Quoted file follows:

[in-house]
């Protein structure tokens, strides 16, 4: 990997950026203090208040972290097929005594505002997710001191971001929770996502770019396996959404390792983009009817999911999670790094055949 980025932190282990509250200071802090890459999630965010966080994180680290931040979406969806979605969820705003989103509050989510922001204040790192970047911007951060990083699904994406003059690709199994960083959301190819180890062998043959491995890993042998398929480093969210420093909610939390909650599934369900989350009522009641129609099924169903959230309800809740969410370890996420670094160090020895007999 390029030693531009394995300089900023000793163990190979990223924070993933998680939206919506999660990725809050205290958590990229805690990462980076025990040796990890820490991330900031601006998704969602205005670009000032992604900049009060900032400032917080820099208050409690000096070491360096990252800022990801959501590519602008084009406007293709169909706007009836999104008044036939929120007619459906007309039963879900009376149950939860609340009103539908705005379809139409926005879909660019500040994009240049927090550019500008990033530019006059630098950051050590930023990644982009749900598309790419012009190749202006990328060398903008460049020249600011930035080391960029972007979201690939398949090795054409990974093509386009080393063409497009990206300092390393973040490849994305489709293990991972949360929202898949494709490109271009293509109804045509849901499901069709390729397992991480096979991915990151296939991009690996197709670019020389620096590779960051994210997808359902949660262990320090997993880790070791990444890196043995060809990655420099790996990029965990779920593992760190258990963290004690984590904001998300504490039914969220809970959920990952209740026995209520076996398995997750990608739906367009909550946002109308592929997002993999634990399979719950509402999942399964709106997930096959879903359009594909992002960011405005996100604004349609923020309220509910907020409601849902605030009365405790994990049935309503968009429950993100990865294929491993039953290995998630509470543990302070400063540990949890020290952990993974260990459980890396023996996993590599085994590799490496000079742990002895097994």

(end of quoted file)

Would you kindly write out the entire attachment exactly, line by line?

[in-house]
């Protein structure tokens, strides 16, 4: 990997950026203090208040972290097929005594505002997710001191971001929770996502770019396996959404390792983009009817999911999670790094055949 980025932190282990509250200071802090890459999630965010966080994180680290931040979406969806979605969820705003989103509050989510922001204040790192970047911007951060990083699904994406003059690709199994960083959301190819180890062998043959491995890993042998398929480093969210420093909610939390909650599934369900989350009522009641129609099924169903959230309800809740969410370890996420670094160090020895007999 390029030693531009394995300089900023000793163990190979990223924070993933998680939206919506999660990725809050205290958590990229805690990462980076025990040796990890820490991330900031601006998704969602205005670009000032992604900049009060900032400032917080820099208050409690000096070491360096990252800022990801959501590519602008084009406007293709169909706007009836999104008044036939929120007619459906007309039963879900009376149950939860609340009103539908705005379809139409926005879909660019500040994009240049927090550019500008990033530019006059630098950051050590930023990644982009749900598309790419012009190749202006990328060398903008460049020249600011930035080391960029972007979201690939398949090795054409990974093509386009080393063409497009990206300092390393973040490849994305489709293990991972949360929202898949494709490109271009293509109804045509849901499901069709390729397992991480096979991915990151296939991009690996197709670019020389620096590779960051994210997808359902949660262990320090997993880790070791990444890196043995060809990655420099790996990029965990779920593992760190258990963290004690984590904001998300504490039914969220809970959920990952209740026995209520076996398995997750990608739906367009909550946002109308592929997002993999634990399979719950509402999942399964709106997930096959879903359009594909992002960011405005996100604004349609923020309220509910907020409601849902605030009365405790994990049935309503968009429950993100990865294929491993039953290995998630509470543990302070400063540990949890020290952990993974260990459980890396023996996993590599085994590799490496000079742990002895097994």